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Dealing with the trauma of sexual assault

University life is supposed to be one of the most enjoyable times of a person’s life. Unfortunately, for some this is the time they may fall victims to sexual assault.
 
The term sexual assault has shockingly become normalised in society and has become a common threat to university students. The University of the Free State (UFS) through its sexual harassment, sexual misconduct, and sexual violence policy strongly condemns any form of sexual abuse. Dr Melissa Barnaschone, Director at Student Counselling and Development (UFS) says the university cares for the health and wellbeing of students and provides necessary support for victims of sexual assault and trauma.
 
It is unfortunate that sexual assault comes with many misconceptions that often shift responsibility and blame from the perpetrator to the victim. “It is important to always remember that it is not your fault; do not blame yourself,” says Dr Barnaschone. Helpguide.Org: Trusted guide to mental & emotional health says sexual assault leaves psychological wounds and sometimes long-lasting health challenges. Such trauma can severely affect a person’s ability to cope with daily academic, social, professional, and personal responsibilities.
 
Any sexual violence is a crime and as a victim, you are not to blame. Healing is achieved when you start to believe that you are not responsible for what happened to you. Visit Helpguide.Org for more information on post-traumatic stress disorder, trauma recovery tips and other related topics.

On this video clip, Dr Barnaschone shares some guidelines to deal with sexual assault and trauma: 

News Archive

Project aims to boost science pass rate
2009-01-19

 
Attending the launch of the HP grant of about R1 million to the UFS are, from the left: Mr Leon Erasmus, Country Manager for HP Technology Services in South Africa, Prof. Teuns Verschoor, Acting Rector of the UFS, and Mr Cobus van Breda, researcher at the UFS's Centre for Education Development and manager of the project.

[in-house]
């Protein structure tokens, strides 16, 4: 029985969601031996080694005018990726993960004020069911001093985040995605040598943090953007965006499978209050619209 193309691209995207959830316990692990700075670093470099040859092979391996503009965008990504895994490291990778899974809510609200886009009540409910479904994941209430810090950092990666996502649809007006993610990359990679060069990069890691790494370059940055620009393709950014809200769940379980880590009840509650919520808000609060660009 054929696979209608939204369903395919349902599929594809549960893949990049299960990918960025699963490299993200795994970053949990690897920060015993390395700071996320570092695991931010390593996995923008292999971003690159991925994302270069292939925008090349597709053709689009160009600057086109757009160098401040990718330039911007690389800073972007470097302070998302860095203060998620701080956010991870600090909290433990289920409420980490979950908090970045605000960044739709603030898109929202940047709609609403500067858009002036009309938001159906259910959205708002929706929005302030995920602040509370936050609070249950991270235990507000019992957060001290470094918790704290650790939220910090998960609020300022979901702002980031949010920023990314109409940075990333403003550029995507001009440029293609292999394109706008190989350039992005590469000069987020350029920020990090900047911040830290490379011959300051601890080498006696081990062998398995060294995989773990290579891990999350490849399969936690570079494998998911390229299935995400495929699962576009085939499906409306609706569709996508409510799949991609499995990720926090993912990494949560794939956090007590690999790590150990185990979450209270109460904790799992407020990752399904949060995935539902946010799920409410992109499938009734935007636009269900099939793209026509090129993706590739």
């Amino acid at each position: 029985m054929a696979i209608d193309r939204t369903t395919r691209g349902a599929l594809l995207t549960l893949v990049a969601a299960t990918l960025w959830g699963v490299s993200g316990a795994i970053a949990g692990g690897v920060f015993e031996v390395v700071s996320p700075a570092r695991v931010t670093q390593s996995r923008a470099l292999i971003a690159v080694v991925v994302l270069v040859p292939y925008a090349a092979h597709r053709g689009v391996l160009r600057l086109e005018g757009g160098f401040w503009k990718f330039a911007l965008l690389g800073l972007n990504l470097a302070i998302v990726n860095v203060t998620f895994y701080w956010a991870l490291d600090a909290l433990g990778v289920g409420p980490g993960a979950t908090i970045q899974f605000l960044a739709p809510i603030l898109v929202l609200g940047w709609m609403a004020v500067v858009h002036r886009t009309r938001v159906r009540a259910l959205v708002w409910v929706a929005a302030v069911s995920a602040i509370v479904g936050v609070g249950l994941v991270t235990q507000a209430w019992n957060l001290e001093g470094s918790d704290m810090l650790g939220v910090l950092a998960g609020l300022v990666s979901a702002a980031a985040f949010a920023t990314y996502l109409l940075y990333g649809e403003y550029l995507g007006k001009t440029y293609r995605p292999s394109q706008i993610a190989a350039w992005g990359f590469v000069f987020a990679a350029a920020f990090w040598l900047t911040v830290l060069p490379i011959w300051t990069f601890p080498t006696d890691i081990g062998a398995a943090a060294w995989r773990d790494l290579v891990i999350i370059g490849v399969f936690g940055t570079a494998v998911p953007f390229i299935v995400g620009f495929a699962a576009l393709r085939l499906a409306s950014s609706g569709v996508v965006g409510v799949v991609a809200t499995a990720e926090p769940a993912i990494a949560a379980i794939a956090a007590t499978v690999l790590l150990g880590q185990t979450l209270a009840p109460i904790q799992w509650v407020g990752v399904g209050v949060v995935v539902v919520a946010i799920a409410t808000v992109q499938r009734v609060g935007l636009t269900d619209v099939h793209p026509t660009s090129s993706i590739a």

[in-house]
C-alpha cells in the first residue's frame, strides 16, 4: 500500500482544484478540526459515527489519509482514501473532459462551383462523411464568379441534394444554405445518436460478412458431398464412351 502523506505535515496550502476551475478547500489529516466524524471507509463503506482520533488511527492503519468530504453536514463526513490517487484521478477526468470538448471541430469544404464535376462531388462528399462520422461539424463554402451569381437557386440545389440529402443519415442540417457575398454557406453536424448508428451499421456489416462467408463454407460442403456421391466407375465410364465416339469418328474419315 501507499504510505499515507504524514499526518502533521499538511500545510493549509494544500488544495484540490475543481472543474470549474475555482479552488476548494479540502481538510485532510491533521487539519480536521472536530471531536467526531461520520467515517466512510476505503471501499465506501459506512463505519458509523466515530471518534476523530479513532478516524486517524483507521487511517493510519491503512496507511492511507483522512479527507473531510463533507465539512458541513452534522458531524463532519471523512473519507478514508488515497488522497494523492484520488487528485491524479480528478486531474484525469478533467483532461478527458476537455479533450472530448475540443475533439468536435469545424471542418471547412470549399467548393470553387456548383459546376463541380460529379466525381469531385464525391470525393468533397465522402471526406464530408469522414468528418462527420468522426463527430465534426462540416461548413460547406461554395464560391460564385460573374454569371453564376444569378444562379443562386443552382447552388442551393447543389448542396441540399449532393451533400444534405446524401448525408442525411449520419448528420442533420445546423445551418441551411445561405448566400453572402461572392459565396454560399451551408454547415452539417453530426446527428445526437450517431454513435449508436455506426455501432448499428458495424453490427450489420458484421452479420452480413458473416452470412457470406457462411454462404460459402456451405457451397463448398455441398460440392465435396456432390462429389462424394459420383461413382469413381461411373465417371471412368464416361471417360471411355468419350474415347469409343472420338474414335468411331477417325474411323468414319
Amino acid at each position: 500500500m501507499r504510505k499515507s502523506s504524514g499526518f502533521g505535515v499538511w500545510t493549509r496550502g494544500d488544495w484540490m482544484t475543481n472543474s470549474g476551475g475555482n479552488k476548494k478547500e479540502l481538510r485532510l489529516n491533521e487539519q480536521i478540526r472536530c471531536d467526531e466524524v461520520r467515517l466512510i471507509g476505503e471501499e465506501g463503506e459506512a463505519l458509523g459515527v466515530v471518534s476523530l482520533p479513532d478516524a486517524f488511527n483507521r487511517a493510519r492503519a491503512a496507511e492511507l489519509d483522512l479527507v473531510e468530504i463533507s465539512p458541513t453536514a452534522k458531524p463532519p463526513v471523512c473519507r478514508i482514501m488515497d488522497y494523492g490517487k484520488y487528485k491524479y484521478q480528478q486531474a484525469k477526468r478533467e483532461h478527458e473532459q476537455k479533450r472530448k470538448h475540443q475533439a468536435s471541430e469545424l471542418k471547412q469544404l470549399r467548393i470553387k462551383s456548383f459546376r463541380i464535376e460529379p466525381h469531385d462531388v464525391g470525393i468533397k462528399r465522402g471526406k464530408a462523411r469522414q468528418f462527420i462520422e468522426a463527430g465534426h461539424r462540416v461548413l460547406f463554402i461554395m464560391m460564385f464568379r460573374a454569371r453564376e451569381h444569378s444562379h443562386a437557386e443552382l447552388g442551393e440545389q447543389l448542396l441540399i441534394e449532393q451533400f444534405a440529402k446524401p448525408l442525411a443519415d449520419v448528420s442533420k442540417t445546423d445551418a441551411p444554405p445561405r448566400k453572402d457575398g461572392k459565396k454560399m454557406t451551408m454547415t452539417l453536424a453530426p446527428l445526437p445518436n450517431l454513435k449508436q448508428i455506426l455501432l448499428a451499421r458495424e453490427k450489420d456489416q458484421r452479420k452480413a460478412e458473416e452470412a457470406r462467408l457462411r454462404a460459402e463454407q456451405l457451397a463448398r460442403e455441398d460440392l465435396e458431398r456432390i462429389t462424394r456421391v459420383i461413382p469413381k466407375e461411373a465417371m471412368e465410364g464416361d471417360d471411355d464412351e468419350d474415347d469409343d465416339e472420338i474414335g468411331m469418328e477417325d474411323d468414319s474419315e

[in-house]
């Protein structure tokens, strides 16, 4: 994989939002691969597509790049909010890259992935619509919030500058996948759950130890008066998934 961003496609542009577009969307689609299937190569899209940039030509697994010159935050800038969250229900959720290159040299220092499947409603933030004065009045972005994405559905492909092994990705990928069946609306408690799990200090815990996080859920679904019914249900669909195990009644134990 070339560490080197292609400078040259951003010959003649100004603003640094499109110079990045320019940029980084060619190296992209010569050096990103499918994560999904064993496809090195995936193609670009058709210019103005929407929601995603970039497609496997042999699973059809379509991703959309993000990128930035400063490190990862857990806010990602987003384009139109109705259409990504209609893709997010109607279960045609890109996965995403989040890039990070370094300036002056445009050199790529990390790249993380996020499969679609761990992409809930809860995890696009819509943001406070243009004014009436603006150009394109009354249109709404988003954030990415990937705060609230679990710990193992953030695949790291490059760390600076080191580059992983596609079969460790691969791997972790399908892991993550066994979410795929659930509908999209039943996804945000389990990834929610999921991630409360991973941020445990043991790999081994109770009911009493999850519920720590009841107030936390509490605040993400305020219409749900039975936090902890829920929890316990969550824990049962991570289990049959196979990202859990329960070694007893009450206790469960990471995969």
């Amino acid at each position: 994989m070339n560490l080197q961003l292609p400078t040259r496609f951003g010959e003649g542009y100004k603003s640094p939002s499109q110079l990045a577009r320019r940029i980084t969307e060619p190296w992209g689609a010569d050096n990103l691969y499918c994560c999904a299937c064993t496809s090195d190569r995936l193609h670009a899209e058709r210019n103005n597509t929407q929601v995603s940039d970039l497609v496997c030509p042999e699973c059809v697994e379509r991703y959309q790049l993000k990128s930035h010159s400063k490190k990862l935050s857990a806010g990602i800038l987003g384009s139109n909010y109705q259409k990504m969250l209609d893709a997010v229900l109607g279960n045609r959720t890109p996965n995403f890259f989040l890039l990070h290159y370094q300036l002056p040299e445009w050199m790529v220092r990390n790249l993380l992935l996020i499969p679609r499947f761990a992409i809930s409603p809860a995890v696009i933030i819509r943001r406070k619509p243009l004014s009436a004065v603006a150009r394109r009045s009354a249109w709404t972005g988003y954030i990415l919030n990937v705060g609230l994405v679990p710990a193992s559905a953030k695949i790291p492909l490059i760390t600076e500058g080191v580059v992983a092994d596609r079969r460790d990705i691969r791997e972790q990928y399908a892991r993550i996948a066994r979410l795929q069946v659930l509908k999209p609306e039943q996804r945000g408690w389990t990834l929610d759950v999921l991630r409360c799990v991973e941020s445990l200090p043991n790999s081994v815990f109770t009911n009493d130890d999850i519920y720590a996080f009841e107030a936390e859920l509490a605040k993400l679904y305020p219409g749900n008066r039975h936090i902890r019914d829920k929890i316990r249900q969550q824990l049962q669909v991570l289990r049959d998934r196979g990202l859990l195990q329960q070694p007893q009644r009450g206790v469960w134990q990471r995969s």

Photo: Lacea Loader
The University of the Free State (UFS), in partnership with computer giant Hewlett Packard (HP), wants to boost the pass rate of its science students by using mobile technology.

The UFS is one of only 15 universities across Europe, the Middle East and Africa and the only university in South Africa to receive a grant from HP to promote mobile technology for teaching in higher education valued at USD$ 100,000 (or about R1 million). Altogether 80 universities from 28 countries applied for the grant.

“Last year HP invited a number of selected universities to submit proposals in which they had to explain how they are going to utilise mobile technologies in the redesign of a course that is presented at the university. The proposal of the Centre for Education Development (CED) at the UFS entitled “Understanding Physics through data logging” was accepted,” says Mr Cobus van Breda, researcher at CED and manager of the project.

According to Mr van Breda, students who do not meet the entrance requirements for the three-year B.Sc. programme have to enroll for the four-year curriculum with the first year actually preparing them for the three-year curriculum.

In order to increase the success rate of these students, the project envisages to enhance their understanding of science principles by utilising the advantages of personal computer (PC) tablet technology and other information and communication technologies (ICT) to support effective teaching and learning methodology.

“By using PC tablet technology in collaboration with data-logging software, a personal response system, the internet and other interactive ICT applications, an environment different from a traditional teaching milieu is created. This will consequently result in a different approach to addressing students’ learning issues,” says Mr van Breda.

The pilot project was launched during the fourth term of 2008 when 130 first-year B.Sc. students (of the four-year curriculum) did the practical component of the physics section of the Concepts in General Science (CGS) module by conducting experiments in a computerised laboratory, using data-logging software amongst other technology applications. “The pilot project delivered good results and students found the interactive application very helpful,” says Mr van Breda.

”The unique feature of the latter is the fact that real-life data can be collected with electronic sensors and instantly presented as computer graphs. It can then be analysed and interpreted immediately, thus more time can be devoted to actual Science principles and phenomena and less time on time-consuming data processing,” says Mr van Breda.

The CGS module can be seen as a prerequisite for further studies in physics at university level and in this regard it is of essence to keep looking for new models of learning and teaching which can result in student success. This year the theoretical and practical component of the physics section of the CGS programme will be done in an integrated manner.

Media Release
Issued by: Lacea Loader
Assistant Director: Media Liaison
Tel: 051 401 2584
Cell: 083 645 2454
E-mail: loaderl.stg@ufs.ac.za  
16 January 2009
 

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